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Start-ups

Viewing 16 topics - 1 through 15 (of 91 total)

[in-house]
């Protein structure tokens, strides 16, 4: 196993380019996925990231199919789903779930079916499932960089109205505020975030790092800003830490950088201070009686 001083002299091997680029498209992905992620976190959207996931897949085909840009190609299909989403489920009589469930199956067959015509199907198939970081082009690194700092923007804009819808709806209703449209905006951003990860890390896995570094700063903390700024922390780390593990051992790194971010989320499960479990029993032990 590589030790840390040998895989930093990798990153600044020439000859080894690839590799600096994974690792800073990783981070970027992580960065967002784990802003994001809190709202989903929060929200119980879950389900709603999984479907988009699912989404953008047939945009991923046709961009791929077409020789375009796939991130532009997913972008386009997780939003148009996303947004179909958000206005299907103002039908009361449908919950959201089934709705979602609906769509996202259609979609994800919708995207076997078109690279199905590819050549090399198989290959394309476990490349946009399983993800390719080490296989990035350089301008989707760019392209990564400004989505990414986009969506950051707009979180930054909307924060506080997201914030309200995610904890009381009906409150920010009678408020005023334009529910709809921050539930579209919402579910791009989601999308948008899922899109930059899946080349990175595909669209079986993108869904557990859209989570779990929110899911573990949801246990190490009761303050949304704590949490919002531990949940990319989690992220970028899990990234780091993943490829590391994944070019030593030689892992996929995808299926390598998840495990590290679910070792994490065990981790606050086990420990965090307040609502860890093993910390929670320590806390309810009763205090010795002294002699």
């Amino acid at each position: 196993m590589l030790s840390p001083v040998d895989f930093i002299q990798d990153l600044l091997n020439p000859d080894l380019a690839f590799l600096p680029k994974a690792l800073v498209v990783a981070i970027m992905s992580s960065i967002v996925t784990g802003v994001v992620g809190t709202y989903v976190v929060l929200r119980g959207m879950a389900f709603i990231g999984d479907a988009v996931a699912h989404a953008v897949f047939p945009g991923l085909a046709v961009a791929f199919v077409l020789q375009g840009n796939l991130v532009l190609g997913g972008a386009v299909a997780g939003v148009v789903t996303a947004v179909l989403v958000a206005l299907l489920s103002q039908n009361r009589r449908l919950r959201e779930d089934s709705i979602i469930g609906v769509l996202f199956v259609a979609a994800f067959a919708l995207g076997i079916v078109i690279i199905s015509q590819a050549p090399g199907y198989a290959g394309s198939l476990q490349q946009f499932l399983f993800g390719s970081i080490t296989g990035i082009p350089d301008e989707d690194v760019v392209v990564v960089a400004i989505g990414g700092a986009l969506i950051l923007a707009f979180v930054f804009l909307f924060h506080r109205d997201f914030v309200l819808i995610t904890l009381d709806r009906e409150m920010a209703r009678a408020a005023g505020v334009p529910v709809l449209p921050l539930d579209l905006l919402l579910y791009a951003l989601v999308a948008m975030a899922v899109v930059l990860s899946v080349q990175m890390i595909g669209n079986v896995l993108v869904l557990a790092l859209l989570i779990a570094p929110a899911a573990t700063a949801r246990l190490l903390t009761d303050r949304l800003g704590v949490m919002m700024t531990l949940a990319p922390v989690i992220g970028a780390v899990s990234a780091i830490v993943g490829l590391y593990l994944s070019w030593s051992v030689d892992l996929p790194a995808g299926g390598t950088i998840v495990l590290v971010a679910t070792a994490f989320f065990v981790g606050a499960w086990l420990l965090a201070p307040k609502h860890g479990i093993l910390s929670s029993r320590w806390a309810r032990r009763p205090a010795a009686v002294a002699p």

Kia ora, I currently work in the early year’s space focusing on early childhood development and in particular have a passion for the acquisition of te reo Māori as foundational for Māori health and wellbeing. I have been researching a gap in the education landscape for the provision of quality bilingual and immersion EC options for whānau/family. Whānau are currently having to wait for available spaces to access local Kura Kaupapa Māori placements, drive long distances to access quality providers, or place their children in English medium.Home-based EC care is the fastest-growing section of the EC sector, constituting 65% of total growth in the market since 2007. Whilst the provision of home-based care offers more options, inconsistent quality is a major issue.  70% of providers have no formal teaching qualification, 22% have a lvl 3 qualification and only 7% of providers are fully trained.  The Minister for Ed, C. Hipkins, announced in 2019 a number of policy changes to regulate the home-based market.  The policy requires home-based providers to work toward a level 4 EC qualification & submit to ERO review.Without sufficient support to level up, many home-based providers will struggle to meet these requirements for ongoing funding.  Māori providing bilingual or immersion services will be most impacted as the equivalent qualification is the level 5 kōhanga reo qual.  Formal teacher training opportunities don’t cater well for home-based providers who don’t get relief time to study or can’t afford it.  My business idea is to create a hub called Kainga Tupu (HomeGrown), which aims to develop the Māori home-based EC care provider workforce and enable continuous improvement. The hub would support Māori providers to link to teacher training options through micro-credentialing so they can meet the policy requirement of working towards a level 5 qualification. The hub would also be a digital platform to access: peer-to-peer support; professional teaching supervision; subject matter knowledge around child development; experts in te reo and tikanga; assessment & audit support to meet ERO standards, etc.The long-game is to impact Māori health and wellbeing by growing quality te reo Māori learning environments for pēpi and tamariki Māori to have early access to their language, culture, and identity.  The toxic-stress on whānau Māori would reduce from having readily available options. The growth in Māori practitioners to provide te reo based EC options will meet the growing demand for te reo Māori language acquisition.  Digital badging supports workforce development to address the qualification gap. Digital servicing through the hub will mean that service quality is flexible and accessible; it also provides for business continuity in the current Covid climate. So what advice do I need from the gurus at Manaaki?  Well, if I was to develop an investment proposal around this idea, where would be the best place to take it? Should I try to attract philanthropic investment to support the initial development & test/evaluate it as a model for quality improvement over 2 years?  Are there government funding options for this type of initiative? Other funding streams? If the model works locally could it be scalable nationally & beyond?  Kia ora and thanks for your advice/assistance.